WINDOW ROCK — The Navajo Nation Council took another step to complete the process for acquiring Navajo Mine on Friday by allowing disputes to be settled in state courts rather than tribal courts.

In a special session at the council chamber in Window Rock, delegates approved a bill waiving sovereign immunity on court disputes regarding the coal mine that the Navajo Transitional Energy Company, or NTEC, is buying.

Zurich American Insurance Company is requiring those measures, including settling any arbitration in New Mexico and Arizona courts, before it and the Arch Insurance Company issue $500 million in bonds and insurances for reclamation and performance to NTEC.

The council voted 17 in favor and five opposed.

Delegates tabled the measure when it came before them in a special session Monday in order to have a work session then another special session Friday.

During Monday's special session, delegate Russell Begaye, who represents Shiprock, motioned to have the bill pass by super majority vote, which was passed.

At Friday's special session, delegate Charles Damon motioned to rescind the super majority requirement.

Damon made his motion after a number of delegates and Speaker Johnny Naize met for about an hour in executive session with attorneys from the Navajo Nation Department of Justice and the Office of Legislative Counsel, staff from the Office of the Speaker, members of NTEC and the due diligence team, and representative from Marsh, an international company specializing in insurance broking and risk management.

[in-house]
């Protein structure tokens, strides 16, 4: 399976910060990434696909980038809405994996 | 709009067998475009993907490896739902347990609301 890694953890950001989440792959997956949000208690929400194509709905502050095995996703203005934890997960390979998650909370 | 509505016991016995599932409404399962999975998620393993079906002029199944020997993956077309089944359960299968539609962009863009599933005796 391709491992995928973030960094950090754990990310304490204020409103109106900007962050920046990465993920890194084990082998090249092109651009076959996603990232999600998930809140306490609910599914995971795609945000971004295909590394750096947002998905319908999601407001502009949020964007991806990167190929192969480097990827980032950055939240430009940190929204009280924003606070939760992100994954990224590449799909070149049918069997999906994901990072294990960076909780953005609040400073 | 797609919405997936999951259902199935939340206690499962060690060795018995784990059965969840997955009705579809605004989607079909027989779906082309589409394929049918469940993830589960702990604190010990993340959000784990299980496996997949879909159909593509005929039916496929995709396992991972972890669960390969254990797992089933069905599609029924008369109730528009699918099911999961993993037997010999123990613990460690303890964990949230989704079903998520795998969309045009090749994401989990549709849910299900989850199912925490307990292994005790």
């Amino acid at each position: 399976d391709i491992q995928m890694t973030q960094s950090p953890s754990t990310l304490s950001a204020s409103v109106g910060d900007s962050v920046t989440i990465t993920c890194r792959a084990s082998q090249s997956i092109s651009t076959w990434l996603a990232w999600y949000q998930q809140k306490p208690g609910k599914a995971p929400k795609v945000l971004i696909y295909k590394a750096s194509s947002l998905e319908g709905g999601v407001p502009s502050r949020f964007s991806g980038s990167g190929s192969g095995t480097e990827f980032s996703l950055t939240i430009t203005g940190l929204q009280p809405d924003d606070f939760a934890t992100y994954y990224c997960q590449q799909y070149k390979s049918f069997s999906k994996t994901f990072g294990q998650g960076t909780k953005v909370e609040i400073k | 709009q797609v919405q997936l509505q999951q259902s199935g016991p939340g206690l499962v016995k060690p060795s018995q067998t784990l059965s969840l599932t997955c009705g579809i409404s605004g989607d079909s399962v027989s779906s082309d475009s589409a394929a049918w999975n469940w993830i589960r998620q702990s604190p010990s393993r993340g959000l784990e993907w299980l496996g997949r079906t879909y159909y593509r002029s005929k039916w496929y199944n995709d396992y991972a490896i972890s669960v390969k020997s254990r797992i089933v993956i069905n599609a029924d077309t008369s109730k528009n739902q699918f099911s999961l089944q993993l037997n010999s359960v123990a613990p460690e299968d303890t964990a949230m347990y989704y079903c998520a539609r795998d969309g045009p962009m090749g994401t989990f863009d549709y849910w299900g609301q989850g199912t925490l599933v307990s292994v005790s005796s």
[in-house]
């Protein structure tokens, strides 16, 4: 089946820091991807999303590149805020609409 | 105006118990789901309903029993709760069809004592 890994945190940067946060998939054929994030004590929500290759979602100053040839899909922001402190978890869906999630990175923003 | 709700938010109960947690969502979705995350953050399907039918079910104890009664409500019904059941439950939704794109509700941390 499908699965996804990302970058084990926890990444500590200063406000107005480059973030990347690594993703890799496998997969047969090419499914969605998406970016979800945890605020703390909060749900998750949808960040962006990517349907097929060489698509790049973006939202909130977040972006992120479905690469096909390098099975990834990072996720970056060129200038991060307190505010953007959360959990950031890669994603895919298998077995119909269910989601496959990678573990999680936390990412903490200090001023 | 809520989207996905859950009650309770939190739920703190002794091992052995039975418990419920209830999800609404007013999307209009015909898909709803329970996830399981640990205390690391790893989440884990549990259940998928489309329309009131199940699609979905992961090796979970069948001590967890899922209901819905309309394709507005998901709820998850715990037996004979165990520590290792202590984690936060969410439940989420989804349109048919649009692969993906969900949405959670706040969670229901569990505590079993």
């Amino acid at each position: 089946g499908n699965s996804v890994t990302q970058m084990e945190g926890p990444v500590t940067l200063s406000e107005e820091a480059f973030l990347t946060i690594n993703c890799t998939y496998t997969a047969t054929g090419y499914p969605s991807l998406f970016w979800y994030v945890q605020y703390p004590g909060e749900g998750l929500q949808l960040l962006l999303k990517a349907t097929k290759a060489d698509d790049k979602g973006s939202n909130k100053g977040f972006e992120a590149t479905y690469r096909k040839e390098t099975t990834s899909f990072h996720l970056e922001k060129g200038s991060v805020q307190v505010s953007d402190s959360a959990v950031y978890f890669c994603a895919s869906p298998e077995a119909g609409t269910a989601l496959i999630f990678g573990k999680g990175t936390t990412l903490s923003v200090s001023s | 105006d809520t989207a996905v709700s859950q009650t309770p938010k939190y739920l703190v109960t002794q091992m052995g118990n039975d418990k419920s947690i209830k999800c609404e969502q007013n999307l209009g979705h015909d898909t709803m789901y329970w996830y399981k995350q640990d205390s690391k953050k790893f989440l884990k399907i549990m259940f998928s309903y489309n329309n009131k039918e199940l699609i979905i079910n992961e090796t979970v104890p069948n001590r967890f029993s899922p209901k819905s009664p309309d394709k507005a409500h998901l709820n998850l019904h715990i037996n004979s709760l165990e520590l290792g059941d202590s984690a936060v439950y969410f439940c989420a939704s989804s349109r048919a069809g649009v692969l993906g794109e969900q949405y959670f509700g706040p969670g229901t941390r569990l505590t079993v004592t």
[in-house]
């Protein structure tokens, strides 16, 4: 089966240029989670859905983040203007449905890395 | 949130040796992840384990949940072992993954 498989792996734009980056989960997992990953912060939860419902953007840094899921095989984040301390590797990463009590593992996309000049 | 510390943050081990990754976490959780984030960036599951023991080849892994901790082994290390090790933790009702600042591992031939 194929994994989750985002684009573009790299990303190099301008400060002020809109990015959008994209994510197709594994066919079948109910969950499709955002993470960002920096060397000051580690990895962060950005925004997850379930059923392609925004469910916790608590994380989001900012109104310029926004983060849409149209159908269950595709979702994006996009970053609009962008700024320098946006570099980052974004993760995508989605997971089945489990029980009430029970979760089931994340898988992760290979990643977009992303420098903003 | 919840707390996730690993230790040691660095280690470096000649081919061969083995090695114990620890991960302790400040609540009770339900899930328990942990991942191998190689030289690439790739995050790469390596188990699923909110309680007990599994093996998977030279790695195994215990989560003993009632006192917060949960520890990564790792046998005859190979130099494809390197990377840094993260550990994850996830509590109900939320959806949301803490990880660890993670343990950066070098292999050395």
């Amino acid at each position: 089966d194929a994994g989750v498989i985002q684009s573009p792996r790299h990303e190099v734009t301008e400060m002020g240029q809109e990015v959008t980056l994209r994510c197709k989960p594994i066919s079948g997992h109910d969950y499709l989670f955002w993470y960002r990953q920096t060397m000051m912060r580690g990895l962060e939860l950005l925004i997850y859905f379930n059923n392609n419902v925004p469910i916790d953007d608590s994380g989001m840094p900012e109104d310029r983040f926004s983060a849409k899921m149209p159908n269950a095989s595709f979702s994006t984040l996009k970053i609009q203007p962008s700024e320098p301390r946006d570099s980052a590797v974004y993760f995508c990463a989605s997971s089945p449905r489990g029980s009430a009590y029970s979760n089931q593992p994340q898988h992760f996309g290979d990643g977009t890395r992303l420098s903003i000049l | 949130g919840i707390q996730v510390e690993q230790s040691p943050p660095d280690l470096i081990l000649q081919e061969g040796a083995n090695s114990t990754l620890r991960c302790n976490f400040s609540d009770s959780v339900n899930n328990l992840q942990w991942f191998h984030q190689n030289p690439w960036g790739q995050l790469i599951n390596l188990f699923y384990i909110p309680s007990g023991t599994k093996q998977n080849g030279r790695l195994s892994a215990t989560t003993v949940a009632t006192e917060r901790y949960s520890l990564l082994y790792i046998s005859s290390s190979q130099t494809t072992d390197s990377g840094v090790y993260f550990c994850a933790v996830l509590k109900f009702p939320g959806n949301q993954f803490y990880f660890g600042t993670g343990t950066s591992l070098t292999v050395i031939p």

On Monday, Navajo Nation Attorney General Harrison Tsosie issued a memorandum to Naize and the council stating that a super majority was not necessary for the legislation because the previous council enacted the Arbitration Act with a super majority which grandfathers in the waiver of sovereign immunity.

Delegate Lorenzo Curley questioned the timing of Damon's motion and said it appeared to be instigated by the tribe's Department of Justice.

"What I am seeing now disturbs me. We are engaging in politicking in order to increase the chances of this legislation passing," Curley said.

With Tsosie sitting nearby, Curley said Tsosie is supposed to be "impartial" to matters such as this but he was clearly showing a preference.

"I see this as an act of circumventing what the law already requires," Curley said.

Damon withdrew the motion after Naize said delegates were ready to vote on the bill rather than continue discussion.

"On record I would like to say that three-quarters vote (requirement) was inserted because the opposition wanted this legislation to fail, that's my thought," Damon said.

Throughout the special session the public seating area was filled with employees from Navajo Mine and the Four Corners Power Plant as well as concerned community members.

About 70 mine employees and another 30 power plant employees arrived by bus.

Signs stating opposition to the legislation and mine acquisition were posted and taped to flag poles outside the council chamber.

Prior to the special session, delegates spent about 3 hours in a work session on the legislation where it was explained once again that the reclamation and performance bonds are required in order to own and operate Navajo Mine.

Noel Lyn Smith covers the Navajo Nation for The Daily Times. She can be reached at 505-564-4636 and nsmith@daily-times.com. Follow him on Twitter @nsmithdt on Twitter.